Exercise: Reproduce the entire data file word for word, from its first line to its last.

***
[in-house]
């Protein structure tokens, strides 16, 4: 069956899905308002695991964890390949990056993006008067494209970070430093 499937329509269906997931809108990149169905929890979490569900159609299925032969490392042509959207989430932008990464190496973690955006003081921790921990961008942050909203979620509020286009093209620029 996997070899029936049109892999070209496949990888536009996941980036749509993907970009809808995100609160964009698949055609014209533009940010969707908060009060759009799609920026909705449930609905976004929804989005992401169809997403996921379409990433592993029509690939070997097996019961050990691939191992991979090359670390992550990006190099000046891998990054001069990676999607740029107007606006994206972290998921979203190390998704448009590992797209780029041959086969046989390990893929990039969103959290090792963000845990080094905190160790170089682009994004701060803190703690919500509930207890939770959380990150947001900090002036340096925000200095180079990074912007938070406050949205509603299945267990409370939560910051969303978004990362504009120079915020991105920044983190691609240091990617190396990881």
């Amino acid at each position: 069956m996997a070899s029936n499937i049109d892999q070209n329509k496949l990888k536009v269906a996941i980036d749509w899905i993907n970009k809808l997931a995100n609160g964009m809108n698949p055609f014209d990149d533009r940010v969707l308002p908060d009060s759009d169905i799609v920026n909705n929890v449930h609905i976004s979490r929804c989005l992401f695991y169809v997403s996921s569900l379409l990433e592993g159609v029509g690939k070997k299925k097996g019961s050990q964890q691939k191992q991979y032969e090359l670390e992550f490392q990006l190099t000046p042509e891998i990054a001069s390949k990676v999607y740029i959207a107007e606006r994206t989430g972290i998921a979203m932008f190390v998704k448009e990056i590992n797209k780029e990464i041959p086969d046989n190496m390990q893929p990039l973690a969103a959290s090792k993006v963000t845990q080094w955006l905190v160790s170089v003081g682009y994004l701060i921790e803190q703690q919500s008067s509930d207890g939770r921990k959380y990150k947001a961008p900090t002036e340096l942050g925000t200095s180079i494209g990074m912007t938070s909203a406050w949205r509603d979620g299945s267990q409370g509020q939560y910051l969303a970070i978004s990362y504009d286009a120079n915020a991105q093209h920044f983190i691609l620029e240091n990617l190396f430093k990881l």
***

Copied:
[in-house]
């Protein structure tokens, strides 16, 4: 069956899905308002695991964890390949990056993006008067494209970070430093 499937329509269906997931809108990149169905929890979490569900159609299925032969490392042509959207989430932008990464190496973690955006003081921790921990961008942050909203979620509020286009093209620029 996997070899029936049109892999070209496949990888536009996941980036749509993907970009809808995100609160964009698949055609014209533009940010969707908060009060759009799609920026909705449930609905976004929804989005992401169809997403996921379409990433592993029509690939070997097996019961050990691939191992991979090359670390992550990006190099000046891998990054001069990676999607740029107007606006994206972290998921979203190390998704448009590992797209780029041959086969046989390990893929990039969103959290090792963000845990080094905190160790170089682009994004701060803190703690919500509930207890939770959380990150947001900090002036340096925000200095180079990074912007938070406050949205509603299945267990409370939560910051969303978004990362504009120079915020991105920044983190691609240091990617190396990881």
């Amino acid at each position: 069956m996997a070899s029936n499937i049109d892999q070209n329509k496949l990888k536009v269906a996941i980036d749509w899905i993907n970009k809808l997931a995100n609160g964009m809108n698949p055609f014209d990149d533009r940010v969707l308002p908060d009060s759009d169905i799609v920026n909705n929890v449930h609905i976004s979490r929804c989005l992401f695991y169809v997403s996921s569900l379409l990433e592993g159609v029509g690939k070997k299925k097996g019961s050990q964890q691939k191992q991979y032969e090359l670390e992550f490392q990006l190099t000046p042509e891998i990054a001069s390949k990676v999607y740029i959207a107007e606006r994206t989430g972290i998921a979203m932008f190390v998704k448009e990056i590992n797209k780029e990464i041959p086969d046989n190496m390990q893929p990039l973690a969103a959290s090792k993006v963000t845990q080094w955006l905190v160790s170089v003081g682009y994004l701060i921790e803190q703690q919500s008067s509930d207890g939770r921990k959380y990150k947001a961008p900090t002036e340096l942050g925000t200095s180079i494209g990074m912007t938070s909203a406050w949205r509603d979620g299945s267990q409370g509020q939560y910051l969303a970070i978004s990362y504009d286009a120079n915020a991105q093209h920044f983190i691609l620029e240091n990617l190396f430093k990881l």